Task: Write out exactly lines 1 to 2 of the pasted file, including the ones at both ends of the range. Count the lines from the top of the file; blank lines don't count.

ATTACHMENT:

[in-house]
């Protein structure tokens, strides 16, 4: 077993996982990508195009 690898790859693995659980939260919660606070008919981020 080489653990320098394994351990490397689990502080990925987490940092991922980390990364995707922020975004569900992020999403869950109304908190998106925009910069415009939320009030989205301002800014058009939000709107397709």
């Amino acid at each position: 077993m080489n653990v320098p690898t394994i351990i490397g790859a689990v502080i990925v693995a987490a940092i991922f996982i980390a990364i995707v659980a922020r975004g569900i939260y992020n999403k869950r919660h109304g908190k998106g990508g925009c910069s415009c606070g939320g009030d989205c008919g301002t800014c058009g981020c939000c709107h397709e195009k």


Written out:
[in-house]
């Protein structure tokens, strides 16, 4: 077993996982990508195009 690898790859693995659980939260919660606070008919981020 080489653990320098394994351990490397689990502080990925987490940092991922980390990364995707922020975004569900992020999403869950109304908190998106925009910069415009939320009030989205301002800014058009939000709107397709």